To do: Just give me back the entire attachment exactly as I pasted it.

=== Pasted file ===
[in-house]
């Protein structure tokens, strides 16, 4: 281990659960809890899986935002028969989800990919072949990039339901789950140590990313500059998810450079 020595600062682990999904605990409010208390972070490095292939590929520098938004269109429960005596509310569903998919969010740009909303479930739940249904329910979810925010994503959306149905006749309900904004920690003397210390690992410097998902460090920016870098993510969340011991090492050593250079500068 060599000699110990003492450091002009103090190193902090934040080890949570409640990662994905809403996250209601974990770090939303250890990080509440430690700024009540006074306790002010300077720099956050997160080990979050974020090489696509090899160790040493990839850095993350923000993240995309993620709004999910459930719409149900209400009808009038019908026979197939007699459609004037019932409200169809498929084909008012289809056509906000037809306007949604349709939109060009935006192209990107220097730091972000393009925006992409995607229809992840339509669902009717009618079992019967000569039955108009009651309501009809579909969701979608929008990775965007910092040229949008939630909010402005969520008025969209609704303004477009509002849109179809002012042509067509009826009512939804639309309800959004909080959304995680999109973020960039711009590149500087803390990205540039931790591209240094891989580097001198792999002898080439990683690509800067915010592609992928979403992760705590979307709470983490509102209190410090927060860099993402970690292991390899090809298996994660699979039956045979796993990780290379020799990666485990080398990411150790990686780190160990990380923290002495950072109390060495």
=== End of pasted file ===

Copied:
[in-house]
């Protein structure tokens, strides 16, 4: 281990659960809890899986935002028969989800990919072949990039339901789950140590990313500059998810450079 020595600062682990999904605990409010208390972070490095292939590929520098938004269109429960005596509310569903998919969010740009909303479930739940249904329910979810925010994503959306149905006749309900904004920690003397210390690992410097998902460090920016870098993510969340011991090492050593250079500068 060599000699110990003492450091002009103090190193902090934040080890949570409640990662994905809403996250209601974990770090939303250890990080509440430690700024009540006074306790002010300077720099956050997160080990979050974020090489696509090899160790040493990839850095993350923000993240995309993620709004999910459930719409149900209400009808009038019908026979197939007699459609004037019932409200169809498929084909008012289809056509906000037809306007949604349709939109060009935006192209990107220097730091972000393009925006992409995607229809992840339509669902009717009618079992019967000569039955108009009651309501009809579909969701979608929008990775965007910092040229949008939630909010402005969520008025969209609704303004477009509002849109179809002012042509067509009826009512939804639309309800959004909080959304995680999109973020960039711009590149500087803390990205540039931790591209240094891989580097001198792999002898080439990683690509800067915010592609992928979403992760705590979307709470983490509102209190410090927060860099993402970690292991390899090809298996994660699979039956045979796993990780290379020799990666485990080398990411150790990686780190160990990380923290002495950072109390060495």